| United States|
| Marrs Township, Posey County, near Mount Vernon, Indiana|
Unit 1 (coal): March, 1979
Unit 2 (coal): Feb, 1986
Unit 3 (gas): June, 1991
Unit 4 (gas): May, 2002
8511 Welborn Rd, Evansville, IN 47712, USA
The A. B. Brown Generating Station is a four-unit, 700-MW power generating facility, located on the northern bank of Ohio river, 8 miles east of Mount Vernon, Indiana and 5 miles southwest of Evansville, Indiana just west of the Posey-Vanderburgh County Line. Each of the two coal-fired units has a name-plate capacity of 265.2 MW. Bituminous coal is used as a primary fuel type, which can be substituted for natural gas. There are also two gas turbine units, 88.2 MWe of nameplate capacity each. The facility is owned by Vectren (formerly Southern Indiana Gas and Electric Company).
A. B. Brown Generating Station Wikipedia
In 1979, Unit 1 was constructed with a dual-alkali scrubber to help reduce sulphur dioxide emissions. In 1986, was completed and also uses a dual-alkali scrubber. From 2001 to 2005, Vectren installed four selective catalytic reduction (SCR) devices on all of the coal-fired units, which successfully cut nitrogen oxide emissions by 80 percent. In 2004, Vectren replaced an existing electrostatic precipitator at Unit 1 with a fabric filter. The investment increased the particulate matter removal efficiency to 99 percent at that unit.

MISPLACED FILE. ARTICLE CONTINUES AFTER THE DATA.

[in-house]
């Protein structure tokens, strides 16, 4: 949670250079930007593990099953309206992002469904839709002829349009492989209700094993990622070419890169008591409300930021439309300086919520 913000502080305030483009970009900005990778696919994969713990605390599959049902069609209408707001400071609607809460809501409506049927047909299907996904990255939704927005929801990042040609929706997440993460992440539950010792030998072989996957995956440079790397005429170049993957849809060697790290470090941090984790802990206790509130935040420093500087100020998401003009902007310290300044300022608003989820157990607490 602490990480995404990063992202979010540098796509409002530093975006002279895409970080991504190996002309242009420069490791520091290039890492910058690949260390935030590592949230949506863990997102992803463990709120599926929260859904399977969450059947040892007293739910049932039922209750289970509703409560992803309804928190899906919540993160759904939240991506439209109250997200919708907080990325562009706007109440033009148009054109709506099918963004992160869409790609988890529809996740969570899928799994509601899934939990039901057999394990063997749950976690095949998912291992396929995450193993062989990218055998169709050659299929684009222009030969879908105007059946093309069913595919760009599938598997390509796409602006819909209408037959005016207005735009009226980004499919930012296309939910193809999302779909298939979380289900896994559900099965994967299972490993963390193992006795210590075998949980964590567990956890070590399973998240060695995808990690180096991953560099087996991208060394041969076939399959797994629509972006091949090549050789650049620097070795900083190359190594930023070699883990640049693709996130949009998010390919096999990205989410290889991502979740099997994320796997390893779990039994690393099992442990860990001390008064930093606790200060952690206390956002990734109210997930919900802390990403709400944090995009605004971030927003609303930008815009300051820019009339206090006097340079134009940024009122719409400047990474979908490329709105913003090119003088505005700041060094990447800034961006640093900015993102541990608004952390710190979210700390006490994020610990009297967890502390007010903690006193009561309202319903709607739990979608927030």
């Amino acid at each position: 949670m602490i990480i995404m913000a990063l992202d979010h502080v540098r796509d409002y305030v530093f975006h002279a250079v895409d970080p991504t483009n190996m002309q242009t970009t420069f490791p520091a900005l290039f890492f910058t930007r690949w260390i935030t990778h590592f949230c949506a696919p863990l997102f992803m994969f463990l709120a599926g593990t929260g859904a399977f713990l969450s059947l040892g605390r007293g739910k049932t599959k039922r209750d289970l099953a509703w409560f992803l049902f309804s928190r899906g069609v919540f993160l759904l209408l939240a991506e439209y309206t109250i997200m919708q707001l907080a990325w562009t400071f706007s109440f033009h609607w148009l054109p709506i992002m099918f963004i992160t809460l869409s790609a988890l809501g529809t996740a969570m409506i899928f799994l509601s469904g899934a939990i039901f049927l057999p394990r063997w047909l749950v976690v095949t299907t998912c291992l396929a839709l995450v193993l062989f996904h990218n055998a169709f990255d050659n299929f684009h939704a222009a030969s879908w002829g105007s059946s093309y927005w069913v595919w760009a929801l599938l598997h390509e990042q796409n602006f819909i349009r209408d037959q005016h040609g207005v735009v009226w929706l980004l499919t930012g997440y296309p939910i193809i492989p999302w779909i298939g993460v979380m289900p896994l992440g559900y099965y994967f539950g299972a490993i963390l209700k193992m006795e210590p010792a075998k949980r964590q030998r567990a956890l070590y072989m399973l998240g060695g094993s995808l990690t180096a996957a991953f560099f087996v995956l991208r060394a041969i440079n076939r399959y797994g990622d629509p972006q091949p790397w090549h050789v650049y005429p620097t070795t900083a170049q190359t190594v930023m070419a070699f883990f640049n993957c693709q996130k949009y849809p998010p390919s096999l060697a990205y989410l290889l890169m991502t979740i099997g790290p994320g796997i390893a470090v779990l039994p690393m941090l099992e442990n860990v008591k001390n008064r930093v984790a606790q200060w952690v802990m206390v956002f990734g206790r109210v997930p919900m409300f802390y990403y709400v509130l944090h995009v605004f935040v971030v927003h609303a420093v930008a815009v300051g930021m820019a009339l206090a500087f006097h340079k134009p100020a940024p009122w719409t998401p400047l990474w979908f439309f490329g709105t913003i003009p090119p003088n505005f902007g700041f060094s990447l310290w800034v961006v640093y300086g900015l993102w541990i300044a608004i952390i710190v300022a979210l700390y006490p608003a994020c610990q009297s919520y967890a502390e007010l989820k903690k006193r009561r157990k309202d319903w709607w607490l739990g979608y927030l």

The A. B. Brown Station ash management impoundment was formed by building a dam to block off the outlet of a natural ravine about 0.5 miles (0.8 km) from the Ohio river. The ash pond consists of two dams. The Lower dam (built in 1978) has been classified by the Indiana DNR as a Significant Hazard (State ID#65-7, permit #D-4405, rev 1). The Upper dam (constructed in two phases in 2002 and 2007) was not classified, but has a permit #FW-21909. Liquid wastes being sluiced into the pond include fly ash, bottom ash, boiler slag, FGD belt filter wash down and water sump wastes, pyrites, material removed from the coal pile run-off pond, plant floor drain wash downs, boiler chemical leaning wastes, reverse osmosis system rejects, and rainfall/runoff from the surrounding area. According to Vectren, no discernible amount of material has been removed from the pond since it first began operation in 1978.